Someday you'll have heavy titanium knees.
   And sadistic doctors will screw you
   in more places than you can count.
   Then, you'll enjoy the light slap
   of lazy plastic balls.

   I suppose you young guys like it
   when big inflated balls
   rapidly smack you in the face.

   And pudding is soft and delicious.
   So suck it!

   Luvgood Carp, Editor-in-Chief 

We are All Guests on Earth

Lee Smith’s Guests on Earth purports to be about that most Gatsbyesque of couples, Zelda and F. Scott Fitzgerald. But that’s only a superficial reading, because the novel is narrated by Evalina Toussaint, who early on asks and answers the most essential question in story telling. “Is any story not always the narrator’s story, in the end?” That’s undeniable. And in Guests on Earth, it’s fortunate because Evalina is a delight.

The book opens with a newspaper clipping about a fire in 1948 that destroyed Highland Hospital, a mental clinic in Asheville, North Carolina. Then the story jumps back to the 1930s in New Orleans where the reader is introduced to Evalina when she was a young girl. But, still, the reader knows that inferno awaits.

Evalina’s mother is larger than life with a string of lovers that seem to support her until each relationship ends. When her mother commits suicide, the last of these lovers, Mr. Graves, rashly takes Evalina home with him – begging her to forgive him as he says God has forgiven him. But instead, Evalina just loses all respect for God. Like we said, she’s a delight.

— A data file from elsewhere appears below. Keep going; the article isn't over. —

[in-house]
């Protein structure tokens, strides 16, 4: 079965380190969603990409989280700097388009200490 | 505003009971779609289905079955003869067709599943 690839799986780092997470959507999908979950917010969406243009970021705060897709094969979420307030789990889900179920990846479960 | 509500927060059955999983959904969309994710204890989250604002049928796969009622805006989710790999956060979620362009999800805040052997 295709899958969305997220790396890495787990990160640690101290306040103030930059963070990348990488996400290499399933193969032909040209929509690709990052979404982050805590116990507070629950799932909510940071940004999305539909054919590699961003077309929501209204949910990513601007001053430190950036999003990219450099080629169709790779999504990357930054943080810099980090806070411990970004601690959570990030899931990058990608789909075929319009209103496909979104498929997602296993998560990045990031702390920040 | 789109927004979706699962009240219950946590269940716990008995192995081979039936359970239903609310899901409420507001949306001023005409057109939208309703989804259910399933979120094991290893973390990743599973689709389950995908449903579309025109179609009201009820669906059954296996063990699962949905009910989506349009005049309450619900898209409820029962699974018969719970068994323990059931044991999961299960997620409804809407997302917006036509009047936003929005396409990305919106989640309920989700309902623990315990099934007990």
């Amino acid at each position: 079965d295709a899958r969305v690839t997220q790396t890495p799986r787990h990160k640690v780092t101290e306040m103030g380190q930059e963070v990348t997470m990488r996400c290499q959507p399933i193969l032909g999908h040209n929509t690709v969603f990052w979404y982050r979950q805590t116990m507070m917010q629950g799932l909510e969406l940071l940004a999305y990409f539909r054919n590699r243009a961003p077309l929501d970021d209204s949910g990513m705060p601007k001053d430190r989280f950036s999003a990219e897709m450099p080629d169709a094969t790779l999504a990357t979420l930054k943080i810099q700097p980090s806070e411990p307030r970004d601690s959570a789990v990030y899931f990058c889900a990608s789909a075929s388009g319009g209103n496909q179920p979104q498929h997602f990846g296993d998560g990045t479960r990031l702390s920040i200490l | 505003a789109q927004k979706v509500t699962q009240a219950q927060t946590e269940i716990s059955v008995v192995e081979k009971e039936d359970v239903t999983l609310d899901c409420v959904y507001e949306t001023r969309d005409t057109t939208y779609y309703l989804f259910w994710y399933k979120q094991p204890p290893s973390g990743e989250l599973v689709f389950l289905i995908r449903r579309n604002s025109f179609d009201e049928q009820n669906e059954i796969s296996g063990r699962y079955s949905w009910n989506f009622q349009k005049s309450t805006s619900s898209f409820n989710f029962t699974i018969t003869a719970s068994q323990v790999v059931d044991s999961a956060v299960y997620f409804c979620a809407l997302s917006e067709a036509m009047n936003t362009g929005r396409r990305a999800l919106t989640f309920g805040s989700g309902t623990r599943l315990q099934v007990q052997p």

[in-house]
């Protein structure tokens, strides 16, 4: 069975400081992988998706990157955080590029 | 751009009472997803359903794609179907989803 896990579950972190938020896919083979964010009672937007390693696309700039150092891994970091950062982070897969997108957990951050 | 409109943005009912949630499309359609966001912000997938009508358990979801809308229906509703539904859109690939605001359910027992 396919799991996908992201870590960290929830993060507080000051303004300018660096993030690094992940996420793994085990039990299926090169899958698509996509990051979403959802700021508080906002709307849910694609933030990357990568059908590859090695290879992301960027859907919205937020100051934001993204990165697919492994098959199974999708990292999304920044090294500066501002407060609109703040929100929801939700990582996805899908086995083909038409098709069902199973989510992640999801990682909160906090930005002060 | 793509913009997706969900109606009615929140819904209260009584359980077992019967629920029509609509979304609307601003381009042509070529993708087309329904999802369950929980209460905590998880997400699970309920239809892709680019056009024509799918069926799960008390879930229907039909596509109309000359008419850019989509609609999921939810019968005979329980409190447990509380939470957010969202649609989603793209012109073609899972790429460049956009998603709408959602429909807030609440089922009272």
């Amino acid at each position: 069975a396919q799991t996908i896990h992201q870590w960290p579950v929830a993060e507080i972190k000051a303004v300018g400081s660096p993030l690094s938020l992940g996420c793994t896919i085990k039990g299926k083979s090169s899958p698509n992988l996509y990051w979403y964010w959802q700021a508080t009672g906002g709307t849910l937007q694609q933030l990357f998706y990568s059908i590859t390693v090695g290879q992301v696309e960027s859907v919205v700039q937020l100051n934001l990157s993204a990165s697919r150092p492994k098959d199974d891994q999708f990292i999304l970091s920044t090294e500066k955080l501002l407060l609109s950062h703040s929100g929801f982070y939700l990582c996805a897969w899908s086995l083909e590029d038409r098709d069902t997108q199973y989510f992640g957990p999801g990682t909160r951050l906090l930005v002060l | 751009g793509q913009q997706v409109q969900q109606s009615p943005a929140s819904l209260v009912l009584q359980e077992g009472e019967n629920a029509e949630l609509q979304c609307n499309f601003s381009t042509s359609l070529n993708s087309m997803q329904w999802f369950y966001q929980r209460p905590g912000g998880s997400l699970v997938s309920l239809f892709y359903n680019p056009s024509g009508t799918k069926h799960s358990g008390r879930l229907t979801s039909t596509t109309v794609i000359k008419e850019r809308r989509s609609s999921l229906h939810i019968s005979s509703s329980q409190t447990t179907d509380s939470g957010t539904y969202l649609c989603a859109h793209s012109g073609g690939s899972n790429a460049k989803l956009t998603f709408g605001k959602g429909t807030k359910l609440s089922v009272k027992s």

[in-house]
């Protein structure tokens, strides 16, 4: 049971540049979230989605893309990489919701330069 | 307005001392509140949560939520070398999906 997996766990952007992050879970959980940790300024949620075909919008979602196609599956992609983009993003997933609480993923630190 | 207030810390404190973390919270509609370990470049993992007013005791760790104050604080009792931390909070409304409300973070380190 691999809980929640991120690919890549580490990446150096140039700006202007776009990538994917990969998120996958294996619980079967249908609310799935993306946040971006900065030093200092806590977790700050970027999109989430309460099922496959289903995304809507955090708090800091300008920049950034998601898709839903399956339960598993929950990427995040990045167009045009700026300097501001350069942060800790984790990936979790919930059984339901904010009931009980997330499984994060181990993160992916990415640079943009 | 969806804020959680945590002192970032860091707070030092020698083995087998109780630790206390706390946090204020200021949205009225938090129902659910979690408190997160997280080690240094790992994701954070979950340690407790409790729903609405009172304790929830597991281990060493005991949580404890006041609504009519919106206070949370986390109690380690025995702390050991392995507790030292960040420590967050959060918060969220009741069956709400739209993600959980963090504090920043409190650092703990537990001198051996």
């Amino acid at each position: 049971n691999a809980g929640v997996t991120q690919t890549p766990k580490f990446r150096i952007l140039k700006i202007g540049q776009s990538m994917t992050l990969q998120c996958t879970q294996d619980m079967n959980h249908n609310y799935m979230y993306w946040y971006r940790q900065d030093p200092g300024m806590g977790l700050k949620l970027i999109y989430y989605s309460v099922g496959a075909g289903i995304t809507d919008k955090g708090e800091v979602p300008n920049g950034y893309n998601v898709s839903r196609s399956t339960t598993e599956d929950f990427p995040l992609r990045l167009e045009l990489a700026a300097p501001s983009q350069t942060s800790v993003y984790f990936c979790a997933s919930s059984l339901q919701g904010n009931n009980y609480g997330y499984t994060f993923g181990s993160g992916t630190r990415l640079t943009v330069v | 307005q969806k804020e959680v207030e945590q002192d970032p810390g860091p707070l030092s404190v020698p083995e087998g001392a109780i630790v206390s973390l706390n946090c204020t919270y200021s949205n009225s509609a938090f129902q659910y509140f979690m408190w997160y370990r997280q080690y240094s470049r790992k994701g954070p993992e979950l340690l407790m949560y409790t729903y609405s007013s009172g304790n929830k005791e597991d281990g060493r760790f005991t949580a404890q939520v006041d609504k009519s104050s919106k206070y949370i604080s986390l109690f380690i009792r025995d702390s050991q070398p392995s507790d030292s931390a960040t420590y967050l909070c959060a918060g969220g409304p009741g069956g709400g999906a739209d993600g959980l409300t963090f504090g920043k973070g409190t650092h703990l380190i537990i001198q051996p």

No one is happy that Mr. Graves has brought Evalina home. Not Evalina. And certainly not Mrs. Graves and her children. Sensing that the house is a grave (it is Mr. Graves’ house, after all), Evalina stops eating. Soon she is shipped to Highland Hospital. The year is 1936, and Evalina is 13. She spends much of the next 12 years at the hospital inching towards that fire.

Evalina meets Zelda Fitzgerald, another patient, who early on advises her that it is “far better to be dead than a princess in a tower.” That’s bitter medicine, but we gather Zelda knows what she’s talking about. At times Zelda is kind and generous. At other times, she is remote and cruel. At one point Zelda grabs a salamander from a child’s hand and throws it into a fire (there’s that motif, again) – much to the horror of the surrounding children. But Zelda claims she did not harm the salamander, because salamanders live in fire. She tells the children that she, also, is a salamander. Time will tell.

The hospital provides Evalina with a window on the world – where life is a kaleidoscope forcing her to continually adjust to new patterns. She also witnesses and at times experiences love’s many variations. She comes to understand that love, like life, is impossible to predict. It is A Midsummer Night’s Dream, where a lover enters the forest with one person but come out with someone else.

Guests on Earth has much to say about the harsh treatment of girls and women, who either can’t or won’t conform to societal norms, during the 1930s and 1940s. This is the book’s great strength. Surprisingly, it has little to say about the rabid racial discrimination throughout society. This is the book’s weakness, and it is rather glaring.

Ms. Smith’s research is meticulous. And though the book is fiction, we believe she has captured the true character of the people who actually lived – especially Zelda and Scott. The title comes from a letter Scott wrote to his daughter, in which he states the “insane are always mere guests on earth, eternal strangers carrying around broken decalogues that they cannot read.” For once, Fitzgerald’s imagination fails him, because it isn’t just the “insane” who are mere guests on earth.

Gladiola Overdrive, Chief Editor

A Prayer for Less Love

   I've heard what you say in the name of love
   and your favorite word is no.

   I've seen what you do in the name of love
   because the purple bruises still show.

   You say you're a man of love
   but that sounds dangerous to me,

   so bring me no more love
   and show me simple courtesy.

   Luvgood Carp, Editor-in-Chief 

   First published in Ariel Chart